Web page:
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and here it is.

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If you would like to download this you will need to click on the ellipsis (…) and select download

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Before we proceed I would like to show you third tier and how you can enable it. It is per blob. Click on the ellipsis (…) and select the blob properties

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Under the Access Tier you will be able to select Archive.

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Now if you want to do any sophisticated type of controls, one of the things you can do is come into the cloud storage account and click on this button here that says Open in Explorer. If you don’t have it you will need to first download it. When you click on Open in Explorer you you will have the option to download it.

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If you don’t want to download it, you can run it directly from the portal. Currently it is in Preview so you will not get all of those features we have when we download the full version.

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I already have it from before so I will run the version I have locally on my system.


You might have been looking at this view in the portal and kind of wondering where’s the buttons to create a subfolder or a sub-container here in our test container and the answer is there’s no button there, because that concept doesn’t actually exist. The concept of a container is that it’s basically like a root folder on a file system, all the blobs that go into the container go into that root folder, there’s no subfolders. However, it is possible for you to create kind of a hierarchy by using storage account explorer.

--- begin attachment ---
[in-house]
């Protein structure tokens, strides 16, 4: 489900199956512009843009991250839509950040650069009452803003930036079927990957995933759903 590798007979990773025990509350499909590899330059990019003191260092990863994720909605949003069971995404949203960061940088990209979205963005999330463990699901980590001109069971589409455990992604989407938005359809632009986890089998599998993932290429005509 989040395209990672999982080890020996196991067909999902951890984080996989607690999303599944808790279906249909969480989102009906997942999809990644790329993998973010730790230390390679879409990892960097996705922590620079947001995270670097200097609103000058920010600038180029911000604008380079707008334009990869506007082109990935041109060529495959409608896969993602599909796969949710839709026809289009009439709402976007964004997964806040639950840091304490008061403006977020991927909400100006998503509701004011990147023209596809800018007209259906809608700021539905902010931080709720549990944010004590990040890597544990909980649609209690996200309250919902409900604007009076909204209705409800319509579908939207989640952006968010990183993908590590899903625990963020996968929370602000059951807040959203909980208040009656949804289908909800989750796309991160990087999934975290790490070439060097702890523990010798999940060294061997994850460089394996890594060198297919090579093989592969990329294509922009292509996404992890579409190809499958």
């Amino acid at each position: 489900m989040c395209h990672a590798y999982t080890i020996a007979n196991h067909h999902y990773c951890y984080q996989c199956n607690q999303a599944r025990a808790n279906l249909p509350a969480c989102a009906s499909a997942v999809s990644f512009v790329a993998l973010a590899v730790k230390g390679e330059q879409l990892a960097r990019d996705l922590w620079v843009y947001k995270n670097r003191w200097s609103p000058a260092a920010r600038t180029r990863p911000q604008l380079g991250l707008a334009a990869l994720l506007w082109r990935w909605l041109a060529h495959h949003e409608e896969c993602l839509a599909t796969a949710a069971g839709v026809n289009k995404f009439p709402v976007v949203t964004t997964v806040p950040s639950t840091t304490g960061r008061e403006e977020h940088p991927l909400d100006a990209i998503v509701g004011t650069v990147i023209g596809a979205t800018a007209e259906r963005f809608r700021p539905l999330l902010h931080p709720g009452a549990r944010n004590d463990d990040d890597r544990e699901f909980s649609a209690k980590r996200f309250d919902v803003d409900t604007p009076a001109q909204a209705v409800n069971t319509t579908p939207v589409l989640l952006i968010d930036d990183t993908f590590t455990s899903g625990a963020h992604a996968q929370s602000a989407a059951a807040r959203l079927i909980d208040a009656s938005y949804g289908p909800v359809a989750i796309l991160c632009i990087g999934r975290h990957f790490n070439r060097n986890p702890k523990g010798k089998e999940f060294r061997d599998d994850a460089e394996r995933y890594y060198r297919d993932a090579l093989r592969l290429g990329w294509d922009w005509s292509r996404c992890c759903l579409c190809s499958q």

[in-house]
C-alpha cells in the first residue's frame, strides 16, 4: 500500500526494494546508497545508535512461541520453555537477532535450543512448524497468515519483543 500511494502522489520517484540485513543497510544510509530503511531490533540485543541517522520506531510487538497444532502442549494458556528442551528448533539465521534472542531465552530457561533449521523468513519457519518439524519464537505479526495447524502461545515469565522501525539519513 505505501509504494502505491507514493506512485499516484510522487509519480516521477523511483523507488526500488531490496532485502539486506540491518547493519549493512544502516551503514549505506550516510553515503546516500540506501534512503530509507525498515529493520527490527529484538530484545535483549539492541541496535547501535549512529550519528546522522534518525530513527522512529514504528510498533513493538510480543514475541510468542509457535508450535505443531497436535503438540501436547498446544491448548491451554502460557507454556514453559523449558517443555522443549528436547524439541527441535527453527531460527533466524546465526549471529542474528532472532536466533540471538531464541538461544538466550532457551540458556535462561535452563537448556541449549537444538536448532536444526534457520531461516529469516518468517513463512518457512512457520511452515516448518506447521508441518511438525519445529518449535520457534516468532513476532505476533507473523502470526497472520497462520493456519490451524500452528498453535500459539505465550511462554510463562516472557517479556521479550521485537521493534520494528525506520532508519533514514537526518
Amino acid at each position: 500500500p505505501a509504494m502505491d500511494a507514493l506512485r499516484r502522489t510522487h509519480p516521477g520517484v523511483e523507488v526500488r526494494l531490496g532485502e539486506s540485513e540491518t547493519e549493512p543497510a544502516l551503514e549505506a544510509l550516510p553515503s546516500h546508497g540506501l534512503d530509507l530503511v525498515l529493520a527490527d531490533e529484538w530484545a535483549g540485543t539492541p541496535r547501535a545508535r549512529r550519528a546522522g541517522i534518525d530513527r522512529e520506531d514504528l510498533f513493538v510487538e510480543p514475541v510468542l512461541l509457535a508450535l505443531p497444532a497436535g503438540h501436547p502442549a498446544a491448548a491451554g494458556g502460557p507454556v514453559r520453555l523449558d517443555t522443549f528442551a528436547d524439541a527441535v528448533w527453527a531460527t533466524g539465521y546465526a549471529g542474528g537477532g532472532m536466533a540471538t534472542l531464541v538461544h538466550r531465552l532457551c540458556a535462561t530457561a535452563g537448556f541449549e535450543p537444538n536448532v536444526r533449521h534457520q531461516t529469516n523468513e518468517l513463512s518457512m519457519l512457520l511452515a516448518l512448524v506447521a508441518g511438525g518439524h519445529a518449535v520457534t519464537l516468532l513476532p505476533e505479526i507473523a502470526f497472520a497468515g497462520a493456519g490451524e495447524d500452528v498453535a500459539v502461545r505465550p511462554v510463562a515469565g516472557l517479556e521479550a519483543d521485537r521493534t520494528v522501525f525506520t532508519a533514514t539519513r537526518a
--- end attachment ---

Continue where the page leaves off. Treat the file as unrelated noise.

When you run Storage Account Explorer you will need to sign in with you Azure account. Once done, select the subscription and you are good to go.

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Expand your subscription –> storage accounts –> your storage account –> blob Containers and click on your Container. Once done click on the New Folder

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Give your folder a name and click on Ok

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Now if you go to the portal and hit refresh you will not be able to see anything and that is because you need to upload the blob to it first. In Storage Explorer click to Upload. You will then have 2 options. To upload a folder or a file

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I will upload 1 image. Click on Upload

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Now if we go back to the portal and if we hit refresh, our folder will appear.

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Storage Explorer in Azure Portal

Steps are the same if you choose to run it in portal. OBS!! Storage Explorer is in Preview so if you want to have all capabilities be sure to download the full version.

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Access policy set on the parent container or on the container itself, does not apply here on the My Images virtual folder, but it does apply to the actual objects underneath it.

So that’s kind of the idea on how you would create a simulated hierarchy in your storage account and create kind of the perception that there’s subfolders inside the container.

There is a lot to cover and to avoid very long posts we will continue with our storage accounts in the Part 2 and the Part 3.

Stay Tuned!